For example, when my advisor was leaving for a year long absence, I made sure that I checked with the graduate secretary to see if there were any documents that needed his signature before he left. Be sure to find creative ways to say thank you to the administrative staff for all that they do.

8. Securing Funding For Historically Disadvantaged And Underrepresented Groups:

I was financially able to attend graduate school because a senior researcher at my institution had a $5 million NIH research grant. More importantly, he was willing as the principal investigator to apply for a NIH Research Supplement For Underrepresented Minorities to support me for six years. The addition of a minority student to his project did not cost him any funds from the original grant. Instead he gained additional funds. These additional funds were part of monies set aside by funding institutions such as NIH to support researchers who are members of underrepresented minority groups. Supplements are also available for the following groups: persons with disabilities, persons seeking research careers or re-entering research, and minorities.

According to the website Research Assistant.com, the best first step to obtaining independent research funding often is to receive training and supervision from an experienced senior researcher. They suggest that NIH Research Supplements for Underrepresented Minorities offer an excellent opportunity to receive grant funds to work on an existing NIH grant with a senior researcher in a particular area of interest. In other words, if you are looking to obtain research funding and have no idea where to start, start with the above website and a faculty member who has a federal grant.

9. Visibility and the Competition for Scarce Resources:

Unlike the undergraduate experience, graduate school involves competition for scarce resources such as: (a) research funds; (b) office space; (c) fellowships; (d) co-authorships; (e) time with faculty members; and (f) information. Lack of information and visibility are two of the key issues that put many students at a disadvantage.

When the faculty are making decisions about these scarce resources they need to know who you are. If you have not been on campus and have not participated in any department events your name will not be familiar to the people who are parceling out these resources. To stay informed about these decisions and to put your name at the top of the list, visibility is necessary to be considered an active member of the department?s academic community.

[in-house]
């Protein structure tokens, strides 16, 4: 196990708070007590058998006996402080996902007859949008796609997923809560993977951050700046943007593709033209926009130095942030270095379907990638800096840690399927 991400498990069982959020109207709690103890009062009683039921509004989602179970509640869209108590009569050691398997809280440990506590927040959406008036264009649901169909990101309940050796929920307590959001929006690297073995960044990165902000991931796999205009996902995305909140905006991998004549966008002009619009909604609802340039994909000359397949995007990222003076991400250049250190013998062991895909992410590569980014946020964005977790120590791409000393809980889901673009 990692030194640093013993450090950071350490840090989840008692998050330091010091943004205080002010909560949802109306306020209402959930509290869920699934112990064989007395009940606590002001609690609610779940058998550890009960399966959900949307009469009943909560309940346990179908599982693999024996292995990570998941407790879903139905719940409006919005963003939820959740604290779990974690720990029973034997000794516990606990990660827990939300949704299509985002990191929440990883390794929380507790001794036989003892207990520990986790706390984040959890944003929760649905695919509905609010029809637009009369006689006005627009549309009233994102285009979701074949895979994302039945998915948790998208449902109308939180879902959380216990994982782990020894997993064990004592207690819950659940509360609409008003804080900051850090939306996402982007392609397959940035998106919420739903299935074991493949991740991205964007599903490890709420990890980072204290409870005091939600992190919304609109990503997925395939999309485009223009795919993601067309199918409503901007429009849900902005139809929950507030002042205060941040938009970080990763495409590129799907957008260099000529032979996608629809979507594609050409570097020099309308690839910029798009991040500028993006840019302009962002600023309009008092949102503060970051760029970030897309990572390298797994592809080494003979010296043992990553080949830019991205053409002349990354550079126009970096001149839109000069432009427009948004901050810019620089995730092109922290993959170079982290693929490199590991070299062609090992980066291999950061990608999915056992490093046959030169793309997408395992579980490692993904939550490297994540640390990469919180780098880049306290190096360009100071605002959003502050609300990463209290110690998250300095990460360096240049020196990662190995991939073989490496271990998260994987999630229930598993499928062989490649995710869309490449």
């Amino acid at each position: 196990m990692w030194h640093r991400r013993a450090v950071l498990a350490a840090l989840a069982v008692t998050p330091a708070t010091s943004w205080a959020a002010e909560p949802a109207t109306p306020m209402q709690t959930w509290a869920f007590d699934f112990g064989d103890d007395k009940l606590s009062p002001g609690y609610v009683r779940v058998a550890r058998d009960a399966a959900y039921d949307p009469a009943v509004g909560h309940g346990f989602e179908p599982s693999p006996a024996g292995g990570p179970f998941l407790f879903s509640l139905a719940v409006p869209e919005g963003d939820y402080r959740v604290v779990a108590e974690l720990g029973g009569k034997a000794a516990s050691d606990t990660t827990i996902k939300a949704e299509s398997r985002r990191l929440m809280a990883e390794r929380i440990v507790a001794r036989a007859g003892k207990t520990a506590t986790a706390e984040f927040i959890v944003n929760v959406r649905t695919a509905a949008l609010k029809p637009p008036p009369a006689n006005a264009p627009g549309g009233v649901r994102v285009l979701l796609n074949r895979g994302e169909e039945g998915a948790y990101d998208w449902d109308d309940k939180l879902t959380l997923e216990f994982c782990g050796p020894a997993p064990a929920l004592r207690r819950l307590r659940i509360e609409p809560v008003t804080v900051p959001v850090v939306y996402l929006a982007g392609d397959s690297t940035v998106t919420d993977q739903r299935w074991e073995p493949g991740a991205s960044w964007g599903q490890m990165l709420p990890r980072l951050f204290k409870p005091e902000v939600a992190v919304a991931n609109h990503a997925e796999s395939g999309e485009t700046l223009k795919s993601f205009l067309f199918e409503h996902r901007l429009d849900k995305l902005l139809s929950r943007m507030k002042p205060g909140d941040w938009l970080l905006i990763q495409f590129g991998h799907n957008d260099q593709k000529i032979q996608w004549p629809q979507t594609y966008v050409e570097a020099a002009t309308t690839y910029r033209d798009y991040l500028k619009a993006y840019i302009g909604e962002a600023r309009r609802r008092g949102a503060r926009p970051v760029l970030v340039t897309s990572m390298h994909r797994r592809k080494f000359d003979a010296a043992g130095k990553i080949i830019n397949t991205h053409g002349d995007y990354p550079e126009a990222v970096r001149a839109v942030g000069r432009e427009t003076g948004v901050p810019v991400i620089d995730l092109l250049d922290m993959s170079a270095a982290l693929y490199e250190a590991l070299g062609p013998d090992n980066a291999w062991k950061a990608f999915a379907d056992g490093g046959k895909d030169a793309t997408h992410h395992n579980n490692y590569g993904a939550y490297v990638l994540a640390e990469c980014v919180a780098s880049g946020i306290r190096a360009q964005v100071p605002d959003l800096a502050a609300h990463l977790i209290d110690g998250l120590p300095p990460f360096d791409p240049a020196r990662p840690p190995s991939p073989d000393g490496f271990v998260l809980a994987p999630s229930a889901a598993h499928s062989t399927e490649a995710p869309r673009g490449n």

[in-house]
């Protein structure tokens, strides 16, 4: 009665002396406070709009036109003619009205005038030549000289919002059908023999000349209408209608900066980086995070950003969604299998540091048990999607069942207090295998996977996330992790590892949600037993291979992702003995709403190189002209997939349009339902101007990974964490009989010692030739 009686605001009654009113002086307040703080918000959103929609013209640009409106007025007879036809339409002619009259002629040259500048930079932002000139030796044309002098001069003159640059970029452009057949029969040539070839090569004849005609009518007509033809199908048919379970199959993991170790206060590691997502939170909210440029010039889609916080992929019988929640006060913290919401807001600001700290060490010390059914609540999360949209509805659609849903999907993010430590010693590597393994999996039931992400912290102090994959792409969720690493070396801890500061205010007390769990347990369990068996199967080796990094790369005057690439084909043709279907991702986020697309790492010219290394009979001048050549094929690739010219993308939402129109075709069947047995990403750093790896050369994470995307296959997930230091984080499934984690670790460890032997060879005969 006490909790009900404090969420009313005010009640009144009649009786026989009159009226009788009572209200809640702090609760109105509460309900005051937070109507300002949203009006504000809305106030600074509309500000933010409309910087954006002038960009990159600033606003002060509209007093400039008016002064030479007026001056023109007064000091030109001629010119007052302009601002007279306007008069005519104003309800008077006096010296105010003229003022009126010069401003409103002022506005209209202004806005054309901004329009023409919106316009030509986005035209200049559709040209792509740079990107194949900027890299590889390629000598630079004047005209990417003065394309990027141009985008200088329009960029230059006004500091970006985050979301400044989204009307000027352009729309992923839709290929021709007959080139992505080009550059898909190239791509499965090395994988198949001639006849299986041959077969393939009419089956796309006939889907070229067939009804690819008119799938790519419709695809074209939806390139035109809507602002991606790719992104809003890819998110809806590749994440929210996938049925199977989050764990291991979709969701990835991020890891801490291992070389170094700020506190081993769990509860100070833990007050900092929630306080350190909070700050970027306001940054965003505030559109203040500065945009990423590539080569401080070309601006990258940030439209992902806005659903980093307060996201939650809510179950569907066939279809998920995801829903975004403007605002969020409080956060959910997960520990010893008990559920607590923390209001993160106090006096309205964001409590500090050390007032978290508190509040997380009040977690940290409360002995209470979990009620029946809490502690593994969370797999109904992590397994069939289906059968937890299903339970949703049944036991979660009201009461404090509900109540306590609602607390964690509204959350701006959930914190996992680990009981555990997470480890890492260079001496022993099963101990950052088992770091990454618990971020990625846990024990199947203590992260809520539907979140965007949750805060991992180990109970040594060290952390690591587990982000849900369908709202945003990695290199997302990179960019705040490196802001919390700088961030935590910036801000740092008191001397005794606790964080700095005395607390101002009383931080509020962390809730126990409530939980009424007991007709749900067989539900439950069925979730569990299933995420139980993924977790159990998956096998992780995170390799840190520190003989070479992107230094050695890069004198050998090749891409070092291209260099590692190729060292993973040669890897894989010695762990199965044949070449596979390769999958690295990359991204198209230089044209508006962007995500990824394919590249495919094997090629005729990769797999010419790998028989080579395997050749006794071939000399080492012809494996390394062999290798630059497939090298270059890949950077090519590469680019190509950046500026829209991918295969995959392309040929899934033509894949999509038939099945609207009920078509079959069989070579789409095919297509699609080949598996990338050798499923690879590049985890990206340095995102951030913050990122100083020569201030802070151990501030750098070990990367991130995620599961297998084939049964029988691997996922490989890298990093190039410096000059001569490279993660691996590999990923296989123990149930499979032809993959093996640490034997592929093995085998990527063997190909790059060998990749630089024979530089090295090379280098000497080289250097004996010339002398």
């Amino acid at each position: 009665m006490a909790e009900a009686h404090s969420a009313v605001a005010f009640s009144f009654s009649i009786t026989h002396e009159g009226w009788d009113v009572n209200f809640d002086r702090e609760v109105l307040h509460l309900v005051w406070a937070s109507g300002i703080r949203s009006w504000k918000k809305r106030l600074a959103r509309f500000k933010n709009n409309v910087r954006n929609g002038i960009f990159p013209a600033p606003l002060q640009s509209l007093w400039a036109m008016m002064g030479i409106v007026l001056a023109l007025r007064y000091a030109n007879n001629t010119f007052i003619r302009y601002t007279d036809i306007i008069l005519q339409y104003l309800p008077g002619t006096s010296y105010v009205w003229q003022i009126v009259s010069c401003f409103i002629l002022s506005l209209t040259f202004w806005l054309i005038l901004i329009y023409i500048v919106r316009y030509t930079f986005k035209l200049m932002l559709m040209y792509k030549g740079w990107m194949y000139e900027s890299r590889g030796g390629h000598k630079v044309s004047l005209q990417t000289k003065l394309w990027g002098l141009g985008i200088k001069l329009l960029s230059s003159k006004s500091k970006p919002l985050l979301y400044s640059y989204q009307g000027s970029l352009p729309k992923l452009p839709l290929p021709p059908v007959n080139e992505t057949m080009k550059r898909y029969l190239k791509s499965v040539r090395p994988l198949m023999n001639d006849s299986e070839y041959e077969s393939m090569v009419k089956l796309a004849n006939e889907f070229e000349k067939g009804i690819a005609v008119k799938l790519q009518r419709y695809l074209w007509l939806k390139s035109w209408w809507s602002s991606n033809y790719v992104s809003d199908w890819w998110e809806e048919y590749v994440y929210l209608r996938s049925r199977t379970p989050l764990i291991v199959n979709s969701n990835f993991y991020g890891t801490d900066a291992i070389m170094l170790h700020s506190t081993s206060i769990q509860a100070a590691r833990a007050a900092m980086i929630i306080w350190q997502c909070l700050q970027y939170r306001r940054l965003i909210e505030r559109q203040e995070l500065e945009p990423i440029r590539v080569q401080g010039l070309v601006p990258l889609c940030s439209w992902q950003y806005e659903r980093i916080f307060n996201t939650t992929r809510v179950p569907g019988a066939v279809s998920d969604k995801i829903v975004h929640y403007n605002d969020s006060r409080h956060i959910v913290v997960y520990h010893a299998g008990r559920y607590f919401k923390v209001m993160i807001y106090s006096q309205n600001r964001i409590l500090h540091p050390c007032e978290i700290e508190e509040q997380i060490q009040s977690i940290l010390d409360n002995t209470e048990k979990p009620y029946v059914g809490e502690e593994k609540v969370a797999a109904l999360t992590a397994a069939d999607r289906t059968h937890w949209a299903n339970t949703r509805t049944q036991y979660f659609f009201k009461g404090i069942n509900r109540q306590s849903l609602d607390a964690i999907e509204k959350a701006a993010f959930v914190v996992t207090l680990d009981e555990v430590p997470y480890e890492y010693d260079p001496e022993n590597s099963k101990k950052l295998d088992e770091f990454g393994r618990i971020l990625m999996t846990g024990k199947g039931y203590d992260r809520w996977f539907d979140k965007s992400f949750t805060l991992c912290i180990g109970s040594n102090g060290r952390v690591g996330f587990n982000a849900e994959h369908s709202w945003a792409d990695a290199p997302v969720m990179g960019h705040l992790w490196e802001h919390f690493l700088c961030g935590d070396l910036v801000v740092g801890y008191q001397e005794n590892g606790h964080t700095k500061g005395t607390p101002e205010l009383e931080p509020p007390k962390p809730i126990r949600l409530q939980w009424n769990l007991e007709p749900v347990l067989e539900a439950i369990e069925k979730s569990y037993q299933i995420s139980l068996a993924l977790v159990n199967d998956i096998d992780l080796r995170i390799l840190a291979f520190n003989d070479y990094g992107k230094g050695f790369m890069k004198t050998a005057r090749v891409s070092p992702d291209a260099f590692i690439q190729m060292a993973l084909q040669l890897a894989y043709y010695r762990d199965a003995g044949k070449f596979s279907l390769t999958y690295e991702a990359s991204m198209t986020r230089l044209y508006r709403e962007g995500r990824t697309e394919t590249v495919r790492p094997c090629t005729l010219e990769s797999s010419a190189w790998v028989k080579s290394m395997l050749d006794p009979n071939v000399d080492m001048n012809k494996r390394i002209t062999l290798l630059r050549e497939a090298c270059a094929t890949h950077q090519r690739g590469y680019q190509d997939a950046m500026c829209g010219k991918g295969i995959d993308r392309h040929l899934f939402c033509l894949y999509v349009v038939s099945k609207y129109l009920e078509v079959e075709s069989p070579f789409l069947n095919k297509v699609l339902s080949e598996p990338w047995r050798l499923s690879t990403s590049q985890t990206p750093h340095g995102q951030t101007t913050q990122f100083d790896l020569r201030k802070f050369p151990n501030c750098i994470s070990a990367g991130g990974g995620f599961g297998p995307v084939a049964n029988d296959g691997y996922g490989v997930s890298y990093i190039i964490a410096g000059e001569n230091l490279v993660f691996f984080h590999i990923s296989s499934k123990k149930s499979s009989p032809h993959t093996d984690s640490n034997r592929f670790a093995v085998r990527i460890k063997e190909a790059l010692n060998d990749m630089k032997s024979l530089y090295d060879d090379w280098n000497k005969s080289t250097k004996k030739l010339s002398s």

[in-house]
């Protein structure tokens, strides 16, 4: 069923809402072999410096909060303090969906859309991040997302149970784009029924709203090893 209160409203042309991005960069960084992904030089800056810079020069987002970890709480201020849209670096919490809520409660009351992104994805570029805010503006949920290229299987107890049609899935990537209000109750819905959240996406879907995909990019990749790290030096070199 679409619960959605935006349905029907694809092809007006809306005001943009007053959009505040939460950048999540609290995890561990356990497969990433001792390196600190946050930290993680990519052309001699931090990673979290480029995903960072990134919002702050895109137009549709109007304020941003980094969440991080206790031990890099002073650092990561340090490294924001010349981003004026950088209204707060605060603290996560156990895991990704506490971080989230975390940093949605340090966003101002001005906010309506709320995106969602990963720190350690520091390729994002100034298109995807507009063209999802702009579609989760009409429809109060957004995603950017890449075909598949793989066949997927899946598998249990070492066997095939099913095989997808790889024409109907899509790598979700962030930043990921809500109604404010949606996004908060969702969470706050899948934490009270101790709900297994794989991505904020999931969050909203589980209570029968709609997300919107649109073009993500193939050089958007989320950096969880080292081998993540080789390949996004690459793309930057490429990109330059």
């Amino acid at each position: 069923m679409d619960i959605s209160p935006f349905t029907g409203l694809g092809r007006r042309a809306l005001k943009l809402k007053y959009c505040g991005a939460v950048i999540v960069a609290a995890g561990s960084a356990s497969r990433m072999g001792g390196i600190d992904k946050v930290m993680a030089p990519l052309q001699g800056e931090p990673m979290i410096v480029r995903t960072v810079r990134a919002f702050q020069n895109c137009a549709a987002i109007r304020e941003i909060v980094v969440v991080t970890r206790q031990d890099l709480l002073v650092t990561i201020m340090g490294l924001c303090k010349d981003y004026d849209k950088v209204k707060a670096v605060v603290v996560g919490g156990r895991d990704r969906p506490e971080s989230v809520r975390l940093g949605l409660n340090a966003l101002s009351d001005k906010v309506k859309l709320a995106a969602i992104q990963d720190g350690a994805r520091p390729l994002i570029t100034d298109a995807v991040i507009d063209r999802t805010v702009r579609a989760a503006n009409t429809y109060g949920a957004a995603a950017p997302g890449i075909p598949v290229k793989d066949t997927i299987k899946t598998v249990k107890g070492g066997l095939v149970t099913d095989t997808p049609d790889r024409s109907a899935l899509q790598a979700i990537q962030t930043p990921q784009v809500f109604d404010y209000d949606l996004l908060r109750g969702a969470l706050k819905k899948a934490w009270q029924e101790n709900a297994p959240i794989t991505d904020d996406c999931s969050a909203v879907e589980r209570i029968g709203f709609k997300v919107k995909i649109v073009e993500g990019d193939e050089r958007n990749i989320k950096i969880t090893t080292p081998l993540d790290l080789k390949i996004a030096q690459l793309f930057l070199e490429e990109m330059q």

10.Your Lack of Class Participation is Interpreted as Lack of Knowledge:

In graduate school expect your workload to be substantially more than any one person could complete. The reading requirements can be sometimes overwhelming and burdensome. In addition to the required readings, in the syllabus you might find supplemental (recommended) readings as well. Don?t waste time complaining to the professor who assigned the reading; he/she fully expects you to come to class prepared to discuss the readings. Find creative ways to cover the reading materials for the course.

For example, in graduate school I was able to familiarize myself with all the readings by forming and participating in a class study group. We would divide the readings amongst ourselves and provide a summary for each reading. The summary included the abstract, the research question, the methodology, limitations, and the findings. Using this method allowed all of us to participate in the class discussion. In class, it is always better to make any contribution on something than not to participate at all. Sometimes class participation involves making a preemptive strike; raise your hand and volunteer an answer on something that you are prepared for before you are called upon to answer a question you don't know the correct answer to.

About the Author: As a single mother, professor Wendy Y. Carter, Ph.D., completed three masters' degrees and a PhD. Her motto is a Good Thesis/Dissertation is a Done Thesis/Dissertation. She is the creator of a new innovative interactive resource tool on CD?TADA! Thesis and Accomplished. To learn more contact the author at drcarter@tadafinallyfinished.com. Or visit http://www.tadafinallyfinished.com